Congress revives CISPA, and it may get the White House's support this time

On the heels of the Sony hack, a senior Democrat has revived a controversial law that wants private companies to share its customers' data with the US government.

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President Obama at 2013's State of the Union after signing cybersecurity executive order (Image: CBS News

A prominent congressman has revived a controversial cybersecurity bill that would allow US technology companies and businesses to share private user data with the government.

The bill, formally known as the Cyber Intelligence Sharing and Protection Act (CISPA), was re-introduced to the US House of Representatives late Thursday with very few changes from its original text when it was introduced two years ago.

The bill aims to "help businesses proactively prevent attacks by creating a system of voluntary information sharing between the public and private sectors."

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Rep. Dutch Ruppersberger (D-MD) cited the recent Sony hack -- which authorities claim was carried out by North Korea -- as a reason to introduce the legislation, just days after the new congress began. "We must stop dealing with cyber attacks after the fact," he said in a statement.

Ruppersberger is the only name on the bill so far, after he lost his 2014 co-sponsor of the bill, former chairman of the House Intelligence Committee Rep. Mike Rogers (R-MI), who earlier this year retired from Congress.

The Democrat has an uphill battle, civil liberties groups notwithstanding, to find bipartisan support, particularly after he was replaced as the ranking member on the House Intelligence Committee by Rep. Adam Schiff (D-CA).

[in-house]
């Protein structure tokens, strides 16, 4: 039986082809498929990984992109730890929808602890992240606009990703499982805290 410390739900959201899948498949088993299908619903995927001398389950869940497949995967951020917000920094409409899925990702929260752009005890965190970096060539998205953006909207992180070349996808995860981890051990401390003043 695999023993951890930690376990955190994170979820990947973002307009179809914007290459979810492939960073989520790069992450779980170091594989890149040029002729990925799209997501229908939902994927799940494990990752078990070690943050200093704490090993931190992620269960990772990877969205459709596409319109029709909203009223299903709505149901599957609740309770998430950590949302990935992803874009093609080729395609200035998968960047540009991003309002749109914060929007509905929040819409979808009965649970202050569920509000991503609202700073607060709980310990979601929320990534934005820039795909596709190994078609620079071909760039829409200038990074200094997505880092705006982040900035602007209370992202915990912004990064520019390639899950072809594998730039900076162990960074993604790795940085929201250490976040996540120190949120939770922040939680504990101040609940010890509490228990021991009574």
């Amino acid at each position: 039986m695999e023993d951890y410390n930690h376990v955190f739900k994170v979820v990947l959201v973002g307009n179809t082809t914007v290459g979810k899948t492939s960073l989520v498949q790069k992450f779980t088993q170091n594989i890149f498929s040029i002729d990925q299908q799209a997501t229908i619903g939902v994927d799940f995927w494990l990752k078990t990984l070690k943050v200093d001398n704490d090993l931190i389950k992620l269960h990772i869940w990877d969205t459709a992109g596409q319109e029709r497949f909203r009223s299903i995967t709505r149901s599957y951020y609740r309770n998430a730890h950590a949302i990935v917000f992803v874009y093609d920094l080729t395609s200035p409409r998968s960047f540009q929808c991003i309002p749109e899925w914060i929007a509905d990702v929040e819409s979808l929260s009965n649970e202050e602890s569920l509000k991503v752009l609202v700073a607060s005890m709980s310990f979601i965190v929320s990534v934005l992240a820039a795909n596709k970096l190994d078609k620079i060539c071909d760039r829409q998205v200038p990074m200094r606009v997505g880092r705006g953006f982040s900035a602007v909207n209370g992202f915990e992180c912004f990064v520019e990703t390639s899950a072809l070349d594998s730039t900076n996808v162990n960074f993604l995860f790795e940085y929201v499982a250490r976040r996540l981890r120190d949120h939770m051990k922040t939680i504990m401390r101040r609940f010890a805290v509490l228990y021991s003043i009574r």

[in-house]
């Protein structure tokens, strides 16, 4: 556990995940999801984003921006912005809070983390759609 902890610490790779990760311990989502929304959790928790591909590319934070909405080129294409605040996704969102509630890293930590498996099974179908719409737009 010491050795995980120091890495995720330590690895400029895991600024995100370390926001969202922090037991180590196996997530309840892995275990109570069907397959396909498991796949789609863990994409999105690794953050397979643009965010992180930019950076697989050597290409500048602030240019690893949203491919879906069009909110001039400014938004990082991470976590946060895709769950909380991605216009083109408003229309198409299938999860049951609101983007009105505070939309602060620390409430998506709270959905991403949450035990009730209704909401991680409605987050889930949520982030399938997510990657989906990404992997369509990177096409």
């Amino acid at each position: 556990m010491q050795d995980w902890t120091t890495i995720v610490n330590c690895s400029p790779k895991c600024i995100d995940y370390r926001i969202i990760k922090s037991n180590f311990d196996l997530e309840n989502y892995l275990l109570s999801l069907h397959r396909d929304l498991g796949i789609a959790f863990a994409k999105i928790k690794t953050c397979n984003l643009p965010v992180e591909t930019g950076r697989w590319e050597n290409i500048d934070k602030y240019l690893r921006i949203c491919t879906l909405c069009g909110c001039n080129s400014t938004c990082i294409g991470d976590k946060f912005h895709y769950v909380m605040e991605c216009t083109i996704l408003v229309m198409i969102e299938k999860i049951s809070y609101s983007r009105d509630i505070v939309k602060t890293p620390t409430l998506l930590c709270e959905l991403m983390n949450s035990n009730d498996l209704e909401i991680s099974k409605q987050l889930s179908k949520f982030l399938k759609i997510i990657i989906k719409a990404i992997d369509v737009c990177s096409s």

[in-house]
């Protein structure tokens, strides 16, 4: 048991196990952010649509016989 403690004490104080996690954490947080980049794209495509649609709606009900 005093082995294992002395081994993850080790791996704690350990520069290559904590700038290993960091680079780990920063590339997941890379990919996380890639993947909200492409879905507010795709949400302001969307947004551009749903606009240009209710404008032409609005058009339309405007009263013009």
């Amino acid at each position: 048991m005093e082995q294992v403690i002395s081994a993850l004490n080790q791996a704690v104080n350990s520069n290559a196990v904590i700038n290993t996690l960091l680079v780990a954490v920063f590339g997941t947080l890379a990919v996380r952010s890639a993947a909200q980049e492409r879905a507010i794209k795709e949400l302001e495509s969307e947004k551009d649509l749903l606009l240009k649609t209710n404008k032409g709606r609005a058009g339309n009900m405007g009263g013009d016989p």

CISPA allows private companies to search personal and sensitive user data of Americans to identify "threat information," which can then be shared with other opt-in firms and the federal government -- without the need for a court-ordered warrant. Supporters of the bill hope the data can be used in real-time to stop cyberattacks and enable authorities to trace back to the source of the attack.

Privacy groups and civil liberties advocates previously blasted the law as "privacy-invasive" and "dangerous."

The White House previously said the president would veto CISPA should it pass his desk because of the shared civil liberties concerns.

However, following the Sony hack, the substance of the Obama administration's rhetoric changed.

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White House press secretary Josh Earnest called the rogue state's alleged attack on Sony a "serious national security matter."

A day later, President Obama said at his end-of-year press conference that despite "correlating with the private sector" on cybersecurity arrangements and preventing cyberattacks, he said "a lot more needs to be done."

Obama said he hoped Congress would in the new year work on "stronger cybersecurity laws that allow for information sharing across private sector platforms as well as the public sector." This would help to prevent cyberattacks from happening "in the first place," he added.

The Obama administration and the former Congress failed to see eye-to-eye in the past two years on proposed cybersecurity legislation.

But during the last few weeks of the retiring congress, a similarly-named bill Cybersecurity Information Sharing Act (CISA), made it through a Senate committee. Critics of the bill, however, called it an "even more toxic bill" than CISPA.

CISA will be voted on later this year. The White House has also not publicly commented on whether or not it would veto the Senate's proposed legislation.

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